Study: Alcatraz inmates could have survived escape

FILE - In this June 12, 1962, file photo, Alcatraz Federal Penitentiary in San Francisco Bay is shown the day three prisoners escaped. Scientists say the three prisoners who escaped from Alcatraz in one of the most famous and elaborate prison breaks in U.S. history could have survived and made it to land. Using software to study currents the night of the 1962 escape, three Dutch scientists concluded the three men could have made it to land north of the Golden Gate Bridge if they left between 11:30 p.m. and midnight. Prison officials and federal agents insisted at the time that the inmates perished, but their bodies were never found. (AP Photo/File)

SAN FRANCISCO (AP) — The three prisoners who escaped from Alcatraz in one of the most famous and elaborate prison breaks in U.S. history could have survived and made it to land, scientists concluded in a recent study.

The three Dutch scientists, using the latest hydraulic software and information about tides on the night of the 1962 escape, said the three men could have made it to land north of the Golden Gate Bridge if they left between 11:00 p.m. and midnight. If they left before 11 p.m., the strong currents of San Francisco Bay would have carried them to the Pacific Ocean and death, the scientists said.

Prison officials and federal agents insisted at the time of the escape that the inmates — brothers John and Clarence Anglin and Frank Morris — perished, but their bodies were never found, continuing speculation that they survived.

“Of course, this doesn’t prove that” they survived, one of the scientists, Rolf Hut, a researcher at Delft University of Technology in The Netherlands, said in a news release about the study. “But the latest and best hydraulic modelling information indicates that it was certainly possible.”

The scientists presented their findings Tuesday at the American Geophysical Union conference in San Francisco.

The three prisoners were serving sentences for bank robbery when they pulled off the escape with stolen spoons, dummy heads and a raincoat raft. Their exploits were turned into the 1979 movie “Escape from Alcatraz,” starring Clint Eastwood as Morris.

U.S. Marshal Michael Dyke, who inherited the unsolved case in 2003, told The Associated Press two years ago that he didn’t know whether any of the trio was still alive. But he had seen enough evidence to make him wonder.

That evidence included credible reports that the Anglins’ mother, for several years, received flowers delivered without a card and that the brothers attended her 1973 funeral disguised in women’s clothes despite a heavy FBI presence.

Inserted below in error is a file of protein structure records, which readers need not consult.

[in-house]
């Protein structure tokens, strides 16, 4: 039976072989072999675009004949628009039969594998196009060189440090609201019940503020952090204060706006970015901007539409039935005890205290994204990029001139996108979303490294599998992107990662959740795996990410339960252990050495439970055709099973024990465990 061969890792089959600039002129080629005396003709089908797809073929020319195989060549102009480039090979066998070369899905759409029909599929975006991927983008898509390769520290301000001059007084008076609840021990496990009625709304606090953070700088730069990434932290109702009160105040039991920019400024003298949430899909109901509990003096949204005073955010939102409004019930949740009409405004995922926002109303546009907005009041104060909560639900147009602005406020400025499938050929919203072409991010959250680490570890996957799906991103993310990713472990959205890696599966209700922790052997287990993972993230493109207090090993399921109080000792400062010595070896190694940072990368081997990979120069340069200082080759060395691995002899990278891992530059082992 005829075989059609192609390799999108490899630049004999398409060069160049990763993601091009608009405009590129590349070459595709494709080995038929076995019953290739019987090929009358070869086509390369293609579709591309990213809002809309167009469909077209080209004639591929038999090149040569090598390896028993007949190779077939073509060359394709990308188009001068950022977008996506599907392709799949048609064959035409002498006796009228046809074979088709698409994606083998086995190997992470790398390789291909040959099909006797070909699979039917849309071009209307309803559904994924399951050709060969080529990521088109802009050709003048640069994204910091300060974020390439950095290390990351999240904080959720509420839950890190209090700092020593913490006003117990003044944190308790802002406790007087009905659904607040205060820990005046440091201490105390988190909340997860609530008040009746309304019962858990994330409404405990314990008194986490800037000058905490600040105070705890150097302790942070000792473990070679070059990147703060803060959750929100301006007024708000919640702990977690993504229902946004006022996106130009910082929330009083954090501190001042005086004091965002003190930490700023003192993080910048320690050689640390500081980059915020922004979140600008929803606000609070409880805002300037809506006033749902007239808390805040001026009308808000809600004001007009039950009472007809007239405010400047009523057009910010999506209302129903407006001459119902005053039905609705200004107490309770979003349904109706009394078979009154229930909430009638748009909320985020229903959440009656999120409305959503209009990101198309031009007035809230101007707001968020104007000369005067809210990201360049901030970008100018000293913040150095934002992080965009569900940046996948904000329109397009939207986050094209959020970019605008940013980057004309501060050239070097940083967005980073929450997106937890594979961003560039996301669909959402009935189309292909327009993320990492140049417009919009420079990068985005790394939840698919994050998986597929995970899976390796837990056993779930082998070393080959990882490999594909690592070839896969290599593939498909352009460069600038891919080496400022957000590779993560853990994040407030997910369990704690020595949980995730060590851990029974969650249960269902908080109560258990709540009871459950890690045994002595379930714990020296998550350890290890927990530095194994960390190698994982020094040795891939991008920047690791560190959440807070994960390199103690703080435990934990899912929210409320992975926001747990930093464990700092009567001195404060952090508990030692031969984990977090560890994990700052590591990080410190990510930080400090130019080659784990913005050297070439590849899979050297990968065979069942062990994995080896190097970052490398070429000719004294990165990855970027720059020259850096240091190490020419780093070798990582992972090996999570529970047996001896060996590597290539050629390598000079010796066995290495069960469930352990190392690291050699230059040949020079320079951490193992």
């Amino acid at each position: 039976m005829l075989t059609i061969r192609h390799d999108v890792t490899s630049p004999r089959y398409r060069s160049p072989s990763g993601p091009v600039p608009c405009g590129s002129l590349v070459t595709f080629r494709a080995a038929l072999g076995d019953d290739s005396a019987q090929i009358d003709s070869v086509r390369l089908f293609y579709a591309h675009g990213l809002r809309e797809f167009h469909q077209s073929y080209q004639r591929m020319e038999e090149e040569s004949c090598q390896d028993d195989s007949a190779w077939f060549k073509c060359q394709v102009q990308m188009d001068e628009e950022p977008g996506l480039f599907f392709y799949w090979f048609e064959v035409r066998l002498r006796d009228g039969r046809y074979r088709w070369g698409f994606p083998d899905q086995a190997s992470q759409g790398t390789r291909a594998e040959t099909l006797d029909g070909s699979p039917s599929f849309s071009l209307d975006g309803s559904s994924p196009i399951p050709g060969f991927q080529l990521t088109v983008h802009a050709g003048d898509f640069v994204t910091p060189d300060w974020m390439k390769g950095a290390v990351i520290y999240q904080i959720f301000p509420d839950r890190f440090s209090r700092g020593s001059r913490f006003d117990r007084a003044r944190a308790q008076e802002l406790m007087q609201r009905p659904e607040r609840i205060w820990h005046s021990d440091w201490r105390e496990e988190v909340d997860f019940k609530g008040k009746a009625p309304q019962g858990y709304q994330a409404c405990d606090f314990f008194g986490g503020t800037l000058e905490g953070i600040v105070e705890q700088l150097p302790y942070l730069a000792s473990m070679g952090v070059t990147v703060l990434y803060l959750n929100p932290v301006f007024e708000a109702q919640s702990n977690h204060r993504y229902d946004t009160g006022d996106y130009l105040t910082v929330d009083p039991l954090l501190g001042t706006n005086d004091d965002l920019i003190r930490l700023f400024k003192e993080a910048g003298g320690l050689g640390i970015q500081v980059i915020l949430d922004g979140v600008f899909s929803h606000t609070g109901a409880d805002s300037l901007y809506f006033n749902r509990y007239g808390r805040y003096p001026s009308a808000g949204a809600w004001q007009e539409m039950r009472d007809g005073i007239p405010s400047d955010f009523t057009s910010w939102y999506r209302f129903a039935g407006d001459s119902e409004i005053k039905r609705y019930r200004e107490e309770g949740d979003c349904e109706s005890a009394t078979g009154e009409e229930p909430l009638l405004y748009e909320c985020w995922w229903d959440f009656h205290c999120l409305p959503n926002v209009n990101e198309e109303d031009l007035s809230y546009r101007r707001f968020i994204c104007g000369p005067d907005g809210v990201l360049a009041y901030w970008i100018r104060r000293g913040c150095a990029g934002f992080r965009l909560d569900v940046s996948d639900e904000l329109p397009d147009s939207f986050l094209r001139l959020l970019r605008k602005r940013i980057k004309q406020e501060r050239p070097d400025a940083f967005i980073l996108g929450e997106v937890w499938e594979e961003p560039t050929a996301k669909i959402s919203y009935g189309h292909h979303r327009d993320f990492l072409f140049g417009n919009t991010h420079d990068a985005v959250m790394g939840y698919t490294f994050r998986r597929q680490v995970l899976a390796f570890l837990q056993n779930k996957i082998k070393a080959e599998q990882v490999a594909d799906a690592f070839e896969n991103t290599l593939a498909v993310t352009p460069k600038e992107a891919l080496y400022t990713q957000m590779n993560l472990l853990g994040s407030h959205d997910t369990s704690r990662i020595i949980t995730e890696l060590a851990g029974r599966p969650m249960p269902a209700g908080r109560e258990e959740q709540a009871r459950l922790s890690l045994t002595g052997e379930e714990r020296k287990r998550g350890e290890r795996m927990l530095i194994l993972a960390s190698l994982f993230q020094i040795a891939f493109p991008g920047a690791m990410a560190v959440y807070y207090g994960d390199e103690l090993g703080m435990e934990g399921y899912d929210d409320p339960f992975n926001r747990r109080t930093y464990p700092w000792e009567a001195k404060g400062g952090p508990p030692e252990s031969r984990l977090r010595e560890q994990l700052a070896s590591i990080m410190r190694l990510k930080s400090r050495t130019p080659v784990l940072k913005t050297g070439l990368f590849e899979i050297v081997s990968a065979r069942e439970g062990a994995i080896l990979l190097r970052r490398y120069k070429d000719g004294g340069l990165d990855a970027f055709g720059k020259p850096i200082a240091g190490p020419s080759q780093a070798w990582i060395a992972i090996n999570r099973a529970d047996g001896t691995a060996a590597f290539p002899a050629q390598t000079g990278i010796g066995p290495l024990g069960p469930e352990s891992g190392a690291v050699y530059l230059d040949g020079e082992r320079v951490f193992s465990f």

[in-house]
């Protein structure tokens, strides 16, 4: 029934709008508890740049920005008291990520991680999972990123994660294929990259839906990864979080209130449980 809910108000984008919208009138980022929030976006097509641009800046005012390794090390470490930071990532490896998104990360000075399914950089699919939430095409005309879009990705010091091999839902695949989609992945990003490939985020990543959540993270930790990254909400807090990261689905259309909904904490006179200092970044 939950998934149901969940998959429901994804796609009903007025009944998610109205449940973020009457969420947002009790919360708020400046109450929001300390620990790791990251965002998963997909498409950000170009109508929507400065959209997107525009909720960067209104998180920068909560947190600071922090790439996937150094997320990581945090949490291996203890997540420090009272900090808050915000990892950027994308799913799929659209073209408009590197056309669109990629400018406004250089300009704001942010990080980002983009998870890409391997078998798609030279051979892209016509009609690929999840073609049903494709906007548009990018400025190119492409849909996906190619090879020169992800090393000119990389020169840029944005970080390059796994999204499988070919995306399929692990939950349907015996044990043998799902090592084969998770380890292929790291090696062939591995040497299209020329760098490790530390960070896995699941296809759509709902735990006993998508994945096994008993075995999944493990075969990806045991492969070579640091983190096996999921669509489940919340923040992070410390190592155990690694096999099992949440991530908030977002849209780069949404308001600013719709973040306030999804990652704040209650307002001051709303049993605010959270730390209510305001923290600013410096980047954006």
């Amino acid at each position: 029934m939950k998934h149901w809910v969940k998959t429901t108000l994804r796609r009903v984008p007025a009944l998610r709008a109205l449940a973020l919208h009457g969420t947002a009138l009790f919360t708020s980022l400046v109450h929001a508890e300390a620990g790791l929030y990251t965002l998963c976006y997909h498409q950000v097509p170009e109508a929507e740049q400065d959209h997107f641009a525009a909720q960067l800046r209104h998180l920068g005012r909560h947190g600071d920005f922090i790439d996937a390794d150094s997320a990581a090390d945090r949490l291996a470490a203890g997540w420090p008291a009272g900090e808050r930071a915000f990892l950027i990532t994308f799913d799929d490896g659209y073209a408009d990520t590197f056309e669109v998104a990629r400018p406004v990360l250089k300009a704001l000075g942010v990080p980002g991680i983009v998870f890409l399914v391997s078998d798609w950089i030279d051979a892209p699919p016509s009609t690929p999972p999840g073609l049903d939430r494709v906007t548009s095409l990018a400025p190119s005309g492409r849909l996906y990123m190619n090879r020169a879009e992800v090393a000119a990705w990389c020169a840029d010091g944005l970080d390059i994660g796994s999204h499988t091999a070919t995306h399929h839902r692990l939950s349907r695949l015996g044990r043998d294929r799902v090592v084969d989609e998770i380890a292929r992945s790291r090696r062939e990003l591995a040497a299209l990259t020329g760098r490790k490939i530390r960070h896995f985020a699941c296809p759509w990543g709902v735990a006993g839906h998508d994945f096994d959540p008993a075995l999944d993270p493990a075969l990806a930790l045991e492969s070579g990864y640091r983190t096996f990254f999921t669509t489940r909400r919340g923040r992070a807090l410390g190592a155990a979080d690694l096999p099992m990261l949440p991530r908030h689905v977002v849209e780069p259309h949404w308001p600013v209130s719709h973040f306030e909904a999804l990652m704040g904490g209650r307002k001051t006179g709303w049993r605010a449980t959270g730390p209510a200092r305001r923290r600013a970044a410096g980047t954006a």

For their study, the Dutch scientists simulated scores of boat launches from different points on Alcatraz Island every 30 minutes between 10 p.m. and 4 a.m. on the night of the escape. They also factored in the possibility that the inmates paddled.

The model that concluded they could have reached land north of the Golden Gate Bridge also found that any debris they released in the water would have floated toward another island in the bay.

The researchers said they did not set out to study the Alcatraz escape. The project was initially intended to analyze flood risk to large industrial facilities on the bay.

Copyright 2014 The Associated Press. All rights reserved. This material may not be published, broadcast, rewritten or redistributed.

WTNH NEWS8 provides commenting to allow for constructive discussion on the stories we cover. In order to comment here, you acknowledge you have read and agreed to our Terms of Service. Commenters who violate these terms, including use of vulgar language or racial slurs, will be banned. Please be respectful of the opinions of others. If you see an inappropriate comment, please flag it for our moderators to review. Also, you can now block any inappropriate user by simple selecting the drop down menu on the right of any comment and selection "Block User" from there.

Leave a Reply

Fill in your details below or click an icon to log in:

WordPress.com Logo

You are commenting using your WordPress.com account. Log Out / Change )

Twitter picture

You are commenting using your Twitter account. Log Out / Change )

Facebook photo

You are commenting using your Facebook account. Log Out / Change )

Google+ photo

You are commenting using your Google+ account. Log Out / Change )

Connecting to %s